Finding fantastic art that captures your amazement can be an exhilarating experience. So many thoughts will sprint through your mind as you try to figure out how and why a magnificent piece of work came to be. But sometimes, we don’t have to be alone in that process. We often share things that are fascinating and hope other people will agree with us. As a popular art form, movies are a shining example of this situation.
Although, when great praise and criticism comes from the same movie, it becomes incredibly intriguing. Stories that polarize are good because it forces us to examine this loaded question:
What makes good art?
In a span of forty-three years, acclaimed filmmaker Terrence Malick (“To the Wonder”) has personally written and directed seven movies. For some hardcore cinema consumers, a Malick film is an epic event that must be savored because you don’t know when the next one is coming (fortunately for them, three of those seven movies have dropped in the past five years). If Malick had also made a few short films in between, you could make the argument that he’s the “Drake” of the independent film scene.
But hey, no one’s trying to make crazy entertainment career comparisons. His latest, Knight of Cups, is about a Hollywood screenwriter named Rick who’s on a huge quest for true love and personal identity. Knight of Cups is also a phrase that refers to a tarot card, which shows a passionate explorer who’s steered by his own emotions. So how does Malick choose to guide us through this thought-provoking voyage?
Stylistically, the story navigates itself in a similar fashion like “The Tree of Life” and the aforementioned “To the Wonder.” As we enter Rick’s life, we see his highs and lows and meet the people closest to him. He is quietly played by Christian Bale (“The Big Short”), which somewhat feels like a contradiction since many of his recent characters possess an undeniably dominant persona.
For this film, it is not Bale’s boisterous vibrato, but his actions that do the speaking. Rick is often supported or opposed by the likes of Natalie Portman (“Thor: The Dark World”), Cate Blanchett (“Carol”) and Brian Dennehy (“The Big Year”). I could go with more names that will make you exclaim, “Wait! They’re in this, too?!” But as talented and famous as this cast is, they were unable to enrich the story with a memorable presence. Although, there were elements in its production that tried to fill that void.
Each scene is visually fragmented, fleeting and sprawling as the camera glides around each rambling person, a signature technique that Malick calls “torpedoing.” It’s a distinguished style of filmmaking that’s illuminated by the extremely gifted cinematographer Emmanuel Lubezki (now a three-time Oscar winner, most recently for “The Revenant”). However, its cinematic scope isn’t aiming to blow your mind in the way Lubezki’s most recent films have. With this tale, the scale is much more contained yet filled with Malick’s other trademarks: Cross-cuts of tight close-ups, and sweeping wide shots.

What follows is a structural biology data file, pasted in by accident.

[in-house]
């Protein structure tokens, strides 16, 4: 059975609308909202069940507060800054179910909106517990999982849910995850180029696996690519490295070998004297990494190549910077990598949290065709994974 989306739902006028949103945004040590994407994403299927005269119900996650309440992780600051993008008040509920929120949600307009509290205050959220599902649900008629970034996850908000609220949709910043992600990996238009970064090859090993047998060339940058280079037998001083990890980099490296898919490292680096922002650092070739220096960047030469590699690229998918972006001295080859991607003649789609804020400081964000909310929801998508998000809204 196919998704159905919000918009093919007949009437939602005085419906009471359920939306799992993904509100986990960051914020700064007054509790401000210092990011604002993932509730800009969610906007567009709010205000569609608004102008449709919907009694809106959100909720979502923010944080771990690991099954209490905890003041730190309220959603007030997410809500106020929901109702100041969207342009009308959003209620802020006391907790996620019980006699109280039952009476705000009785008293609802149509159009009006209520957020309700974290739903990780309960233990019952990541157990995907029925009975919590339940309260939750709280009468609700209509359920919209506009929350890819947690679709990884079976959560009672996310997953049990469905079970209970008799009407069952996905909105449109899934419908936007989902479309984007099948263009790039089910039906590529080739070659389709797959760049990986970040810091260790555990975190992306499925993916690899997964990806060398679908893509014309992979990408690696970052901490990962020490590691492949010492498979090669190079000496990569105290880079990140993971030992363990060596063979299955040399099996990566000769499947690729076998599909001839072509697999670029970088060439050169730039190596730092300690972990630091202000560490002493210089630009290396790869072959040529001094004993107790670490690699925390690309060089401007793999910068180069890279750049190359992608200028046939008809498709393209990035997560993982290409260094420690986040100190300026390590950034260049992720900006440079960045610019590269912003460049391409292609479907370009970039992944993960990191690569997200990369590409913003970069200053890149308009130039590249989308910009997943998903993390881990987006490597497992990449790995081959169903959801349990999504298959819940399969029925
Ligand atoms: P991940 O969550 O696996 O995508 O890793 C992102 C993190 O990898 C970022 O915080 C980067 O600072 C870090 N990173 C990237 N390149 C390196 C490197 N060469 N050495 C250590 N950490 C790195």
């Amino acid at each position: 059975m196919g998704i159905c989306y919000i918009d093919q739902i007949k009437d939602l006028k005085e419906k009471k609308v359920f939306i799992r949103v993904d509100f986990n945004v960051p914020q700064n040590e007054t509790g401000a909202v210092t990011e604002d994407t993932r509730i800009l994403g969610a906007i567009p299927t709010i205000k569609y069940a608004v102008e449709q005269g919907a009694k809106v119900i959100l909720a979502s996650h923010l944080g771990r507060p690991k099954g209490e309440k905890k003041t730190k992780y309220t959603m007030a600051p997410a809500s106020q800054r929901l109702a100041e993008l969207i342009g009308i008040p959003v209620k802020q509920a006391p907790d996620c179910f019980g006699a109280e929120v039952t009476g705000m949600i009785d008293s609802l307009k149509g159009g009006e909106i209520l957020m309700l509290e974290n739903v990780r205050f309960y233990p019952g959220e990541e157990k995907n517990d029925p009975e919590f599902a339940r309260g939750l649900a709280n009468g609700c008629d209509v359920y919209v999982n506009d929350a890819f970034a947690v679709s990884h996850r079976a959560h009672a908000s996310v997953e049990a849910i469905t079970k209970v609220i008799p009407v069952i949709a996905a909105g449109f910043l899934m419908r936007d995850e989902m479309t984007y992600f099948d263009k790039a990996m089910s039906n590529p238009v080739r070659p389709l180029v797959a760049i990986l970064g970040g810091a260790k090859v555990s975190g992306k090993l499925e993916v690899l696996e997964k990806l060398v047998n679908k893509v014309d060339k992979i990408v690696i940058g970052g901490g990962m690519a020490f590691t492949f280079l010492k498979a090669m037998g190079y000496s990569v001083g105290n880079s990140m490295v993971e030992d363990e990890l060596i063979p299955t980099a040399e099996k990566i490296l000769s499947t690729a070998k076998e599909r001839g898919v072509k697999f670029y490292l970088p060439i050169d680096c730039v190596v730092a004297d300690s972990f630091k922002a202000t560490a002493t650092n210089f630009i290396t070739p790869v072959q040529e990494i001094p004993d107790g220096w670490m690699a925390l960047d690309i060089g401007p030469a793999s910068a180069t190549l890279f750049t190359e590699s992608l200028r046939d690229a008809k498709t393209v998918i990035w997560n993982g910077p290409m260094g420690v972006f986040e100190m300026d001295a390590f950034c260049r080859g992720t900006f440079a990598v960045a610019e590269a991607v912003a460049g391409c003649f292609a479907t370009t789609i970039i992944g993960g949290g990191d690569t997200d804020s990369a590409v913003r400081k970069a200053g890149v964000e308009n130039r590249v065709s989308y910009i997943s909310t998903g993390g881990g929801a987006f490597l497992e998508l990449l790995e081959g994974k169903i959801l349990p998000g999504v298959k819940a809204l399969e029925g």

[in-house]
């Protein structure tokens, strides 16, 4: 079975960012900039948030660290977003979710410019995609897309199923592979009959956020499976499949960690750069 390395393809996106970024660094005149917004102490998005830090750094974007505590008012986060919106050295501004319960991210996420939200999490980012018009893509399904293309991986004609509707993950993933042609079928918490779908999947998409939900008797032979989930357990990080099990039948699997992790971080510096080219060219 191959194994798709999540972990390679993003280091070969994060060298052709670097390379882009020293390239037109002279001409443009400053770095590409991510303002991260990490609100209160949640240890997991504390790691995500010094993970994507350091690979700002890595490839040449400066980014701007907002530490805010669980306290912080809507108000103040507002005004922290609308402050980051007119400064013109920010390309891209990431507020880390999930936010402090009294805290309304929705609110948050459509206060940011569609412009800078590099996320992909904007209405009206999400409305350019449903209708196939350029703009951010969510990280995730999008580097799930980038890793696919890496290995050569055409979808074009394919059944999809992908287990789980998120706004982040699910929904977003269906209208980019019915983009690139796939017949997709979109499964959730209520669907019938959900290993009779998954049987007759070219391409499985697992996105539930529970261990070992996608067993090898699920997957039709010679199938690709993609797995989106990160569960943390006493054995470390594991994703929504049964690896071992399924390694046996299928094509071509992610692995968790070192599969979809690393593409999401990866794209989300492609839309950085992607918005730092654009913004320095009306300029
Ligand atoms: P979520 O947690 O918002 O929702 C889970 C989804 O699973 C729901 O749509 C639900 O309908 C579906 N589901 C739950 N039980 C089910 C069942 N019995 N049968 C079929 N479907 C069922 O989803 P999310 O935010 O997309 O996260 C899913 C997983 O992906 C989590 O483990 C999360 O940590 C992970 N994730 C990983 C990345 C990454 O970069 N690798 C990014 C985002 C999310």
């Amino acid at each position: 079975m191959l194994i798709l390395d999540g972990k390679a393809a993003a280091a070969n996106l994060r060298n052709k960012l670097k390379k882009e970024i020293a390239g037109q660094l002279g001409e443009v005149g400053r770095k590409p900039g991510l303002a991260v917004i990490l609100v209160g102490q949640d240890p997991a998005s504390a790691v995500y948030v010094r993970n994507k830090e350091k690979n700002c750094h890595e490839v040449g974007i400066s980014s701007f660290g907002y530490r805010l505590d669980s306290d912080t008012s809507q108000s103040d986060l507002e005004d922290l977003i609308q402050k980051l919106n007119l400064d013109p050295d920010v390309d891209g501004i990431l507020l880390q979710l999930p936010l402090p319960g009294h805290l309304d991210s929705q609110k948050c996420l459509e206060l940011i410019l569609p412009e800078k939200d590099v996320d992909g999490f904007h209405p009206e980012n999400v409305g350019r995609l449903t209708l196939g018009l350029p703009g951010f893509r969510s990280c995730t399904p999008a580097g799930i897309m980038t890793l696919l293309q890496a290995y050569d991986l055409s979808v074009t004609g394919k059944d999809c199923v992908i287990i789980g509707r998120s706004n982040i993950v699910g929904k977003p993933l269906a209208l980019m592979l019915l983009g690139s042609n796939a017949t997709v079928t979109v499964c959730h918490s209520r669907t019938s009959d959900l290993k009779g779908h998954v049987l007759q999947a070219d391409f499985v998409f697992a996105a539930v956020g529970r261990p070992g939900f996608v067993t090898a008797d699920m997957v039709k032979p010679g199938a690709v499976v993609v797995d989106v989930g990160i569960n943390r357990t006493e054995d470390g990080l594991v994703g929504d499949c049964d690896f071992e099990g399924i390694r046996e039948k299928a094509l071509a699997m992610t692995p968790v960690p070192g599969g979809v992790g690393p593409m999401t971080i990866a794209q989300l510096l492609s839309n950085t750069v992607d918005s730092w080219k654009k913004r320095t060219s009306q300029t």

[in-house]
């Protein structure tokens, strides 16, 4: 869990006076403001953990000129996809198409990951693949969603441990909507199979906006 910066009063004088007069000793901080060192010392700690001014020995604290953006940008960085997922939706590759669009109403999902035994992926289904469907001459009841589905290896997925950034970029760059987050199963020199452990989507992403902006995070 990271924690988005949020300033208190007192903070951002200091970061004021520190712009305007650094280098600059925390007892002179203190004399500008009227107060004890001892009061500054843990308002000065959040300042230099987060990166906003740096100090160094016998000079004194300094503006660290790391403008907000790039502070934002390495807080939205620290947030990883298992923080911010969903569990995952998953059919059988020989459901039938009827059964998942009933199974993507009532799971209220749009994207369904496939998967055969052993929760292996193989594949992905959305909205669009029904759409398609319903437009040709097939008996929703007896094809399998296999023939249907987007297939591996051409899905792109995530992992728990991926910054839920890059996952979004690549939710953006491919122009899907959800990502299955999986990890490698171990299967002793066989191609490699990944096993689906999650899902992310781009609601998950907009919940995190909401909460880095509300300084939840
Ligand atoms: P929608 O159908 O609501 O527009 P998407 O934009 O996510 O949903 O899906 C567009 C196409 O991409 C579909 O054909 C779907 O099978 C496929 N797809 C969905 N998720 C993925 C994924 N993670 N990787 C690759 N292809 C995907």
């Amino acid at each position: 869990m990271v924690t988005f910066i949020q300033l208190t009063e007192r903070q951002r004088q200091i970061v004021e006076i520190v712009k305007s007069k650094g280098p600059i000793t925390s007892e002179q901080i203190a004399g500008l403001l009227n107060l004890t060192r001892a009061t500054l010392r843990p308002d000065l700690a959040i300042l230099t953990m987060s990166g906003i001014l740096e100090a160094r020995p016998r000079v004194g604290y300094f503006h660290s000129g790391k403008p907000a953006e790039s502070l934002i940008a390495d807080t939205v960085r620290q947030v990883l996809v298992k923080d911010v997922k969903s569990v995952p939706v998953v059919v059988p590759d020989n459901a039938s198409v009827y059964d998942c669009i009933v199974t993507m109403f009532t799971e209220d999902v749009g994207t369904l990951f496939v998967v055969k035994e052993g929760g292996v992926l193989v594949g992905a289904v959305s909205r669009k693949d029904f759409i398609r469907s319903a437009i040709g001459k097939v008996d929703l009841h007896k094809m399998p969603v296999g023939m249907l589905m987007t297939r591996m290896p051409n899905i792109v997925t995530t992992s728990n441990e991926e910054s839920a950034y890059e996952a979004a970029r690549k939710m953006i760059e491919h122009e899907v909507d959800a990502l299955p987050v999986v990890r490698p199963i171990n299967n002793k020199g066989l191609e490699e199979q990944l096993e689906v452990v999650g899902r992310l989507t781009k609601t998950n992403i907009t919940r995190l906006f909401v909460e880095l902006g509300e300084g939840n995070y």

Ultimately, what this story tries to give us is a man who wants to go forward in a new way. However, he’s unfortunately trapped in a cycle of enticing escapades. Now, while it’s not as suspenseful as it may seem, it’s Rick’s life that we’re meant to connect with. With that in mind, the easiest way to comprehend this film is to see what’s on the surface. But what audience will ever feel sorry for a seemingly successful man who’s surrounded by sexy women? Honestly, if you were to retitle this movie, I think “The Wolf of Los Angeles and Las Vegas” would be an excellent fit. Even with the film’s study on Rick’s compulsions, I walked out of the theater unaffected by what I saw.
I can usually empathize with a character in a dilemma. But it’s harder to care for a character and a narrative that seems to be expressing deeper yet unclear messages. It would be one thing if the film were open to interpretation: A filmmaker creates a piece of abstract expressionism and then allows the audience to generate their own meaning and thematic resonance for that film. But what Malick has made seems too intentional to be that open-ended.
Basically, the only way to fully understand Knight of Cups (and virtually every Malick film for that matter) is if you speak with director himself (who is notoriously shy about giving interviews anyway so good luck). Sure, it’s possible that after some research on the film’s allegorical content, I could appreciate the film better in repeated viewings. However, I’m a firm believer that a great story will always be executed in a great way. It doesn’t always have to make me laugh, cry or understand the universe. But at the very least, it must keep me engaged.
And all I can do is be honest with the piece of art that I was presented . . . and what I witnessed was: A sea of people mumbling and walking around in circles for two hours. Without a doubt, this is a competently made cinematic exercise. An endeavor like this is very brave to attempt and even perfect. But its massive side-effect of tedium cannot be ignored. Even though I purposely went into Knight of Cups blind to what I was about to encounter, I wasn’t surprised by its style . . . just my apathy towards it.
However, if you’re a huge Malick fan or an art-house movie lover, you’ll probably think I’m super nuts — with a capital “N.” Also, I’m totally aware that this film is not targeted for mainstream audiences despite having prominent stars (which also includes Antonio Banderas, “The 33” and Imogen Poots, “Need for Speed”). Without doing prior research on Knight of Cups, Malick himself, or studiously watching his other movies, I doubt many casual film fans (and even some sophisticated ones) will love what they see . . . unless they like to watch films just to stare at some random movie stars.